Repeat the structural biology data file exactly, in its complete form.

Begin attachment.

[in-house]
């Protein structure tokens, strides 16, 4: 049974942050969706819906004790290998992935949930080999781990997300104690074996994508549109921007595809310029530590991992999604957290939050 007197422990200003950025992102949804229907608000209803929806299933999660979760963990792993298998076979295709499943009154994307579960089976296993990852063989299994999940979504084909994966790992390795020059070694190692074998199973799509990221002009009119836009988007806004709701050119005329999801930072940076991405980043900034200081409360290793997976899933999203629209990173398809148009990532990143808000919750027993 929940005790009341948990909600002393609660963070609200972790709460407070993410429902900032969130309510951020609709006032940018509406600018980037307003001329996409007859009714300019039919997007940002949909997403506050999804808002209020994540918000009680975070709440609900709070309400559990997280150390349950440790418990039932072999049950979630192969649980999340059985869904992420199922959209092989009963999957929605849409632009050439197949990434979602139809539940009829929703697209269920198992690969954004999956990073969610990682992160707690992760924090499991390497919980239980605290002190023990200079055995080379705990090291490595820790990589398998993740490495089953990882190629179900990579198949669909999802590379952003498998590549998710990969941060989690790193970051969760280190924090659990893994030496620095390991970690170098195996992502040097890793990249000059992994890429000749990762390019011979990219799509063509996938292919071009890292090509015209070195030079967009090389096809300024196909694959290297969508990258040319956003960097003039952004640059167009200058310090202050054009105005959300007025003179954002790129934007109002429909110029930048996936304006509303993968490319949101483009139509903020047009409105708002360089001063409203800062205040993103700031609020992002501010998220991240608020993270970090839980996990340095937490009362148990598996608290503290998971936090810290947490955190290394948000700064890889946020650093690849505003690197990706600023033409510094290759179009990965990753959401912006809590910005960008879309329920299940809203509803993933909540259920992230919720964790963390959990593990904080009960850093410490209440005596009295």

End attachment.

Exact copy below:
[in-house]
């Protein structure tokens, strides 16, 4: 049974942050969706819906004790290998992935949930080999781990997300104690074996994508549109921007595809310029530590991992999604957290939050 007197422990200003950025992102949804229907608000209803929806299933999660979760963990792993298998076979295709499943009154994307579960089976296993990852063989299994999940979504084909994966790992390795020059070694190692074998199973799509990221002009009119836009988007806004709701050119005329999801930072940076991405980043900034200081409360290793997976899933999203629209990173398809148009990532990143808000919750027993 929940005790009341948990909600002393609660963070609200972790709460407070993410429902900032969130309510951020609709006032940018509406600018980037307003001329996409007859009714300019039919997007940002949909997403506050999804808002209020994540918000009680975070709440609900709070309400559990997280150390349950440790418990039932072999049950979630192969649980999340059985869904992420199922959209092989009963999957929605849409632009050439197949990434979602139809539940009829929703697209269920198992690969954004999956990073969610990682992160707690992760924090499991390497919980239980605290002190023990200079055995080379705990090291490595820790990589398998993740490495089953990882190629179900990579198949669909999802590379952003498998590549998710990969941060989690790193970051969760280190924090659990893994030496620095390991970690170098195996992502040097890793990249000059992994890429000749990762390019011979990219799509063509996938292919071009890292090509015209070195030079967009090389096809300024196909694959290297969508990258040319956003960097003039952004640059167009200058310090202050054009105005959300007025003179954002790129934007109002429909110029930048996936304006509303993968490319949101483009139509903020047009409105708002360089001063409203800062205040993103700031609020992002501010998220991240608020993270970090839980996990340095937490009362148990598996608290503290998971936090810290947490955190290394948000700064890889946020650093690849505003690197990706600023033409510094290759179009990965990753959401912006809590910005960008879309329920299940809203509803993933909540259920992230919720964790963390959990593990904080009960850093410490209440005596009295």